Please note: these Jottings are purely personal comment, and do not necessarily or directly represent the policy of either the Conservative Party or the Conservative Group on Medway Council.
One of the delights of our success at last may's local elections was the chance it has given me to take our new member under my wing. Now, more than 9 months later, I can look back over this period with fondness.
Actually, the term "new member" needs qualifiacation, as Nick Brice, our third Rochester South & Horsted member was a councillor on Ashford Council quite a few years before either Ron Hewett or I first stood for election in May 2000!
He has considerable experience of politics, both on and off councils, and is an accountant by profession so has naturally gravitated towards the financial management side of our council here in Medway.
Ashford's loss has quite clearly been our gain.
Since last May I have been coaching Nick on how things work in a twenty-first century unitary council, which is considerably different from how a district council functioned back when Nick was at Ashford. For one thing, the sheer weight of regulations has frankly astonished him.
As we know, the bulk of this has come about during the past half-dozen or so years—it tends to go with any socialist-style government, and Nick himself has often commented to me about the centralisation, regulation, high taxation and profligate spending that we see at national level in Britain today, despite the Blair government's attempts to camouflage themselves as a more Conservative-like outfit. Few people are still fooled by that!
The other updating exercise has been showing Nick all the areas of work that a unitary authority does, but which in the days of Ashford would have been done by the County Council. Here in Medway we do (almost) the lot!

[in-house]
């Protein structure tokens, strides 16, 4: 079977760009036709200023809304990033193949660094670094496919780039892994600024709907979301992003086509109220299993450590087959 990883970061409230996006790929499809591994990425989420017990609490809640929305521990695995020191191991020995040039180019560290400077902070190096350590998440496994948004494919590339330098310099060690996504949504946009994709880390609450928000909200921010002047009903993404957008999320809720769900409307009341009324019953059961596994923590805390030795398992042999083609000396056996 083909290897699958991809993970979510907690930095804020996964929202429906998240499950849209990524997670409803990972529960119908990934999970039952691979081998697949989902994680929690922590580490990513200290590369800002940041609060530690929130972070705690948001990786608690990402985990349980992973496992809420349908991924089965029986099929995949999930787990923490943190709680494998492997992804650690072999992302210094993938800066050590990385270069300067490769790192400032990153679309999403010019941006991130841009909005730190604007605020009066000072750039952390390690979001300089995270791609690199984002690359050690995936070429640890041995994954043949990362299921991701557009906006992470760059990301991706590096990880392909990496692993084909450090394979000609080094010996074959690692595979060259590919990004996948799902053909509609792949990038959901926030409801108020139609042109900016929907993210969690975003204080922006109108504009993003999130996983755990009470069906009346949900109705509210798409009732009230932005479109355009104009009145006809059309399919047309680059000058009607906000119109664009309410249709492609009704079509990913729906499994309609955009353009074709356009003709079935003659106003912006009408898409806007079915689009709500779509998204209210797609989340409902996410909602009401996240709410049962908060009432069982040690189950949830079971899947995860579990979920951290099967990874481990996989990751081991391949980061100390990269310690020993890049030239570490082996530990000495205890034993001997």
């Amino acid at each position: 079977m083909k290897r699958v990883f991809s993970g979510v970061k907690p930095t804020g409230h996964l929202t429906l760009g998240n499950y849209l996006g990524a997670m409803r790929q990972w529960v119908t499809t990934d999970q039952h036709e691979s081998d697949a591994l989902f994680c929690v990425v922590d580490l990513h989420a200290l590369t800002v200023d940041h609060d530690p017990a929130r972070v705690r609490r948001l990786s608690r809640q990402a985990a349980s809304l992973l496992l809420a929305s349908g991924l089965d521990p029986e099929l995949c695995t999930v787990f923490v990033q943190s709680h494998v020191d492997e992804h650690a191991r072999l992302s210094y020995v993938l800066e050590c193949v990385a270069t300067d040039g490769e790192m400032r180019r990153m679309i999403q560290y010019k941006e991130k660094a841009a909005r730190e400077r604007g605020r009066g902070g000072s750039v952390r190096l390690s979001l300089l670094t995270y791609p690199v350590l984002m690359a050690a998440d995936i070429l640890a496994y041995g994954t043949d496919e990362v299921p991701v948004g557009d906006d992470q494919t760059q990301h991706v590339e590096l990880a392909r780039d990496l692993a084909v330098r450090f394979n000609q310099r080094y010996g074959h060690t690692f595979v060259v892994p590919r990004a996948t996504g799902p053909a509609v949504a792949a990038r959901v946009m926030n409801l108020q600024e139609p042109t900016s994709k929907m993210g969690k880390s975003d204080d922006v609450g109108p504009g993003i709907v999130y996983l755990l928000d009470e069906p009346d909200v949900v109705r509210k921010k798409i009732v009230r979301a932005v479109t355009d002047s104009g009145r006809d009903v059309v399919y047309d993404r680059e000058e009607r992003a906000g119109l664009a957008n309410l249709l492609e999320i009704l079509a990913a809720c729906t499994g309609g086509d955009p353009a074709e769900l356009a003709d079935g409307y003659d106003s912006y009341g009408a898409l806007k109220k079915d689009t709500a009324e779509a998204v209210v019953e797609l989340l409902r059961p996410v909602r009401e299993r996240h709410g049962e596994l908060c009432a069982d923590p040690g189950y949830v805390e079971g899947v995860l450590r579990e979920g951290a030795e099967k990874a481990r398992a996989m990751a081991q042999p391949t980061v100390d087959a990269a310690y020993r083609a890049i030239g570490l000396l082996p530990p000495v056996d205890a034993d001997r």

As Nick says, he is not traditionally a "kerbstones and paving slabs" kind of councillor, but the rich variety of issues that have affected us during the past three-quarters of a year have included all manner of street scene topics, education matters, planning applications and appeals, snd touring such facilities as schools and day centres. Inspecting paths and roads, and even public telephones, has become a way of life for Nick, and—he confides to me—he is surprised at just how much he is enjoying all of it...
There has been considerable scope for this in the new parts of our ward that were formerly covered by other political groups. They certainly didn't look after their residents the way we did in, say, Horsted and we have found ourselves putting a lot right in those areas.
The three of us in the ward all get along so very well together, we really do gell as a team, and we get on well with other members of the council (including several opposition members, interestingly) and with the public. Having Nick join us has upped us another level, building on all we hd done in the previous years, and I for one look forward to a long and successful future.